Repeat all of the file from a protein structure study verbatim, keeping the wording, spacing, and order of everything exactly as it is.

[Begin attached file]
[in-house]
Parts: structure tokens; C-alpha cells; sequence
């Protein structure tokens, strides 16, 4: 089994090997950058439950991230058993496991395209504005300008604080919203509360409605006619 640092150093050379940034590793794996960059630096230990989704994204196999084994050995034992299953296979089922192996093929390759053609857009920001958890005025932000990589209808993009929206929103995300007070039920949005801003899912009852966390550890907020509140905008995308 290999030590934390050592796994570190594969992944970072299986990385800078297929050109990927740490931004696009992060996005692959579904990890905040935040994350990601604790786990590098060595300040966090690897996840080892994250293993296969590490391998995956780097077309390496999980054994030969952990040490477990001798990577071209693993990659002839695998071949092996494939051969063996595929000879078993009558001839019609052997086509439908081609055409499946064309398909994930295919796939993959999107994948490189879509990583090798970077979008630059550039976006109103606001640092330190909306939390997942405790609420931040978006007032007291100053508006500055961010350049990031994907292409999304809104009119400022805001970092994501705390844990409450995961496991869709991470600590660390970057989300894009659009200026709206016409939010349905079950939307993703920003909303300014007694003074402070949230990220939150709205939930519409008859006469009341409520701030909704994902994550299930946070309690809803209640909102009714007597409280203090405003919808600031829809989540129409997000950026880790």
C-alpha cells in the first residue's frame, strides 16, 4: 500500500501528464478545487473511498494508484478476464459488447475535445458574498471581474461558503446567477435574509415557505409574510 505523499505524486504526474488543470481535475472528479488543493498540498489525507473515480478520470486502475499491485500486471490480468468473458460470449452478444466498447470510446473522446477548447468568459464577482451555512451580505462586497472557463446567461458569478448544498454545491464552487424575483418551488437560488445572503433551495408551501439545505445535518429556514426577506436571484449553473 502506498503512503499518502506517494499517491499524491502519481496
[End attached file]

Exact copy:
[in-house]
Parts: structure tokens; C-alpha cells; sequence
């Protein structure tokens, strides 16, 4: 089994090997950058439950991230058993496991395209504005300008604080919203509360409605006619 640092150093050379940034590793794996960059630096230990989704994204196999084994050995034992299953296979089922192996093929390759053609857009920001958890005025932000990589209808993009929206929103995300007070039920949005801003899912009852966390550890907020509140905008995308 290999030590934390050592796994570190594969992944970072299986990385800078297929050109990927740490931004696009992060996005692959579904990890905040935040994350990601604790786990590098060595300040966090690897996840080892994250293993296969590490391998995956780097077309390496999980054994030969952990040490477990001798990577071209693993990659002839695998071949092996494939051969063996595929000879078993009558001839019609052997086509439908081609055409499946064309398909994930295919796939993959999107994948490189879509990583090798970077979008630059550039976006109103606001640092330190909306939390997942405790609420931040978006007032007291100053508006500055961010350049990031994907292409999304809104009119400022805001970092994501705390844990409450995961496991869709991470600590660390970057989300894009659009200026709206016409939010349905079950939307993703920003909303300014007694003074402070949230990220939150709205939930519409008859006469009341409520701030909704994902994550299930946070309690809803209640909102009714007597409280203090405003919808600031829809989540129409997000950026880790």
C-alpha cells in the first residue's frame, strides 16, 4: 500500500501528464478545487473511498494508484478476464459488447475535445458574498471581474461558503446567477435574509415557505409574510 505523499505524486504526474488543470481535475472528479488543493498540498489525507473515480478520470486502475499491485500486471490480468468473458460470449452478444466498447470510446473522446477548447468568459464577482451555512451580505462586497472557463446567461458569478448544498454545491464552487424575483418551488437560488445572503433551495408551501439545505445535518429556514426577506436571484449553473 502506498503512503499518502506517494499517491499524491502519481496